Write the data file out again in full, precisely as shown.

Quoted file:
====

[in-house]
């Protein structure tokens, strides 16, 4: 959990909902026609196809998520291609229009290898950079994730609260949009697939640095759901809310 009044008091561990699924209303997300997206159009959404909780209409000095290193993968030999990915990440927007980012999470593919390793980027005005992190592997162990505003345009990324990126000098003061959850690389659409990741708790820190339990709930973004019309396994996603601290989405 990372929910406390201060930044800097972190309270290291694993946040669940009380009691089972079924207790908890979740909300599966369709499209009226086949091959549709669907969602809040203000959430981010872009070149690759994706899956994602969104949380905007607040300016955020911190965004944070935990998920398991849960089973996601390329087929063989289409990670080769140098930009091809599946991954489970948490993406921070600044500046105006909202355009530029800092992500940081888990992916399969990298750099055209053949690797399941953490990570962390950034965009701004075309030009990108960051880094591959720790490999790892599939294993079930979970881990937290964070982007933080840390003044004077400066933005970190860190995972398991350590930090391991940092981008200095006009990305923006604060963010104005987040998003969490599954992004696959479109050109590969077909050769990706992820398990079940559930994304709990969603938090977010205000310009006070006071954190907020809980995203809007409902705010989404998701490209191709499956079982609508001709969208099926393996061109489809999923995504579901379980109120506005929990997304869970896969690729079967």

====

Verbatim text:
[in-house]
């Protein structure tokens, strides 16, 4: 959990909902026609196809998520291609229009290898950079994730609260949009697939640095759901809310 009044008091561990699924209303997300997206159009959404909780209409000095290193993968030999990915990440927007980012999470593919390793980027005005992190592997162990505003345009990324990126000098003061959850690389659409990741708790820190339990709930973004019309396994996603601290989405 990372929910406390201060930044800097972190309270290291694993946040669940009380009691089972079924207790908890979740909300599966369709499209009226086949091959549709669907969602809040203000959430981010872009070149690759994706899956994602969104949380905007607040300016955020911190965004944070935990998920398991849960089973996601390329087929063989289409990670080769140098930009091809599946991954489970948490993406921070600044500046105006909202355009530029800092992500940081888990992916399969990298750099055209053949690797399941953490990570962390950034965009701004075309030009990108960051880094591959720790490999790892599939294993079930979970881990937290964070982007933080840390003044004077400066933005970190860190995972398991350590930090391991940092981008200095006009990305923006604060963010104005987040998003969490599954992004696959479109050109590969077909050769990706992820398990079940559930994304709990969603938090977010205000310009006070006071954190907020809980995203809007409902705010989404998701490209191709499956079982609508001709969208099926393996061109489809999923995504579901379980109120506005929990997304869970896969690729079967």